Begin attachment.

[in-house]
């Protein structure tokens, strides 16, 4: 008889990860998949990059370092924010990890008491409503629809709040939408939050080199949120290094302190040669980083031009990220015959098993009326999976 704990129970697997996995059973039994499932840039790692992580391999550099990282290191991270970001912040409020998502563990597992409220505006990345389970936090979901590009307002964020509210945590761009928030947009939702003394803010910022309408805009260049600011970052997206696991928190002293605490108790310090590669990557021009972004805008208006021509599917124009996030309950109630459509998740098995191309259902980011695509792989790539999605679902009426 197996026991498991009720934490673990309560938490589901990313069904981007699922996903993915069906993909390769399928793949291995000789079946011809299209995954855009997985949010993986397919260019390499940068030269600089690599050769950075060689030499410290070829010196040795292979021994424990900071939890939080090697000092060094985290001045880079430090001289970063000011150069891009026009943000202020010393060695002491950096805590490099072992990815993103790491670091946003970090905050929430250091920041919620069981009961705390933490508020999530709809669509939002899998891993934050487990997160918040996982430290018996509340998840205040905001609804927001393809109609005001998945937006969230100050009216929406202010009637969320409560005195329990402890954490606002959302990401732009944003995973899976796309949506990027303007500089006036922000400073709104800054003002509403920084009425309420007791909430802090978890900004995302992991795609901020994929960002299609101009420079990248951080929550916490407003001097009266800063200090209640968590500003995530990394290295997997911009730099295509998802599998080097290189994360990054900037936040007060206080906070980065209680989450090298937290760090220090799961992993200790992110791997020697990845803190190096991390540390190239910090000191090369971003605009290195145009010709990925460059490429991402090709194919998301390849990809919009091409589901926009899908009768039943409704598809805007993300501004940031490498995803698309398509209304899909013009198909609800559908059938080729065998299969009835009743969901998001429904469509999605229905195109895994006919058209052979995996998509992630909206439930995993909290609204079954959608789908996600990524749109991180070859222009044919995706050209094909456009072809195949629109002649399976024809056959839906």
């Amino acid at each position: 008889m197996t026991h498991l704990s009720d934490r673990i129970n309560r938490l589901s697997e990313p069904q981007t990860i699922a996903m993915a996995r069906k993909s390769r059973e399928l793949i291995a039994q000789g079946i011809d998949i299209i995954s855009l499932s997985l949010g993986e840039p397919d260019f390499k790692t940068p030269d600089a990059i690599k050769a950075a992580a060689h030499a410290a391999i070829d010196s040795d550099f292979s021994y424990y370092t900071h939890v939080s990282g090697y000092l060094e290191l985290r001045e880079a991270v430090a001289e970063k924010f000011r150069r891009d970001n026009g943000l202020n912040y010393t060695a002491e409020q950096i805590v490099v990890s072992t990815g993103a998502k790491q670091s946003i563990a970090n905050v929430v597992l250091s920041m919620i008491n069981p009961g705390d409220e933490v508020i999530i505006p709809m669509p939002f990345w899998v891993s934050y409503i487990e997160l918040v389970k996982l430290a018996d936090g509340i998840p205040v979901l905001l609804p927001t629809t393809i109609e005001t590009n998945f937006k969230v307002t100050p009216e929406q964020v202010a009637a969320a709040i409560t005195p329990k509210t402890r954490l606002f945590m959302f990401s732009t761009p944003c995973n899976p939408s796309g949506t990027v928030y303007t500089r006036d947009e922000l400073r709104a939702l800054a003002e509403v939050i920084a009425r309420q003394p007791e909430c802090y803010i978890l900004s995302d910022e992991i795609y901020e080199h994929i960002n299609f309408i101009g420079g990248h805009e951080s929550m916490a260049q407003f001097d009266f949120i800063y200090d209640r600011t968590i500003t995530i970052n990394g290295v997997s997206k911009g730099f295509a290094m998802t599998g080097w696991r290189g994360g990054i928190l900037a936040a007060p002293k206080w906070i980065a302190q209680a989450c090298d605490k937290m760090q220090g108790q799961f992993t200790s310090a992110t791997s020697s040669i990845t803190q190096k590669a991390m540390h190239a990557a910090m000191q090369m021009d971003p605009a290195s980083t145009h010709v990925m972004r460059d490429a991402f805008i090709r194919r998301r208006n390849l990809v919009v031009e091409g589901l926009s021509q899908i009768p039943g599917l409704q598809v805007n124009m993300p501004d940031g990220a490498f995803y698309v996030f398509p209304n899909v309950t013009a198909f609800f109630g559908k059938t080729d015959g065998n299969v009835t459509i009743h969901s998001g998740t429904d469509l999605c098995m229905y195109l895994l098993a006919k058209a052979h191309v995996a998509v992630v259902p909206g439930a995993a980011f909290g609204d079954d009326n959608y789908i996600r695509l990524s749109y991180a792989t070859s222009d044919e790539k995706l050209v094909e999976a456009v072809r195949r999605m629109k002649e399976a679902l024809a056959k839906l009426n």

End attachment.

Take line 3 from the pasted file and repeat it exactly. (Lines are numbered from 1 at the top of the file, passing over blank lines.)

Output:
């Amino acid at each position: 008889m197996t026991h498991l704990s009720d934490r673990i129970n309560r938490l589901s697997e990313p069904q981007t990860i699922a996903m993915a996995r069906k993909s390769r059973e399928l793949i291995a039994q000789g079946i011809d998949i299209i995954s855009l499932s997985l949010g993986e840039p397919d260019f390499k790692t940068p030269d600089a990059i690599k050769a950075a992580a060689h030499a410290a391999i070829d010196s040795d550099f292979s021994y424990y370092t900071h939890v939080s990282g090697y000092l060094e290191l985290r001045e880079a991270v430090a001289e970063k924010f000011r150069r891009d970001n026009g943000l202020n912040y010393t060695a002491e409020q950096i805590v490099v990890s072992t990815g993103a998502k790491q670091s946003i563990a970090n905050v929430v597992l250091s920041m919620i008491n069981p009961g705390d409220e933490v508020i999530i505006p709809m669509p939002f990345w899998v891993s934050y409503i487990e997160l918040v389970k996982l430290a018996d936090g509340i998840p205040v979901l905001l609804p927001t629809t393809i109609e005001t590009n998945f937006k969230v307002t100050p009216e929406q964020v202010a009637a969320a709040i409560t005195p329990k509210t402890r954490l606002f945590m959302f990401s732009t761009p944003c995973n899976p939408s796309g949506t990027v928030y303007t500089r006036d947009e922000l400073r709104a939702l800054a003002e509403v939050i920084a009425r309420q003394p007791e909430c802090y803010i978890l900004s995302d910022e992991i795609y901020e080199h994929i960002n299609f309408i101009g420079g990248h805009e951080s929550m916490a260049q407003f001097d009266f949120i800063y200090d209640r600011t968590i500003t995530i970052n990394g290295v997997s997206k911009g730099f295509a290094m998802t599998g080097w696991r290189g994360g990054i928190l900037a936040a007060p002293k206080w906070i980065a302190q209680a989450c090298d605490k937290m760090q220090g108790q799961f992993t200790s310090a992110t791997s020697s040669i990845t803190q190096k590669a991390m540390h190239a990557a910090m000191q090369m021009d971003p605009a290195s980083t145009h010709v990925m972004r460059d490429a991402f805008i090709r194919r998301r208006n390849l990809v919009v031009e091409g589901l926009s021509q899908i009768p039943g599917l409704q598809v805007n124009m993300p501004d940031g990220a490498f995803y698309v996030f398509p209304n899909v309950t013009a198909f609800f109630g559908k059938t080729d015959g065998n299969v009835t459509i009743h969901s998001g998740t429904d469509l999605c098995m229905y195109l895994l098993a006919k058209a052979h191309v995996a998509v992630v259902p909206g439930a995993a980011f909290g609204d079954d009326n959608y789908i996600r695509l990524s749109y991180a792989t070859s222009d044919e790539k995706l050209v094909e999976a456009v072809r195949r999605m629109k002649e399976a679902l024809a056959k839906l009426n």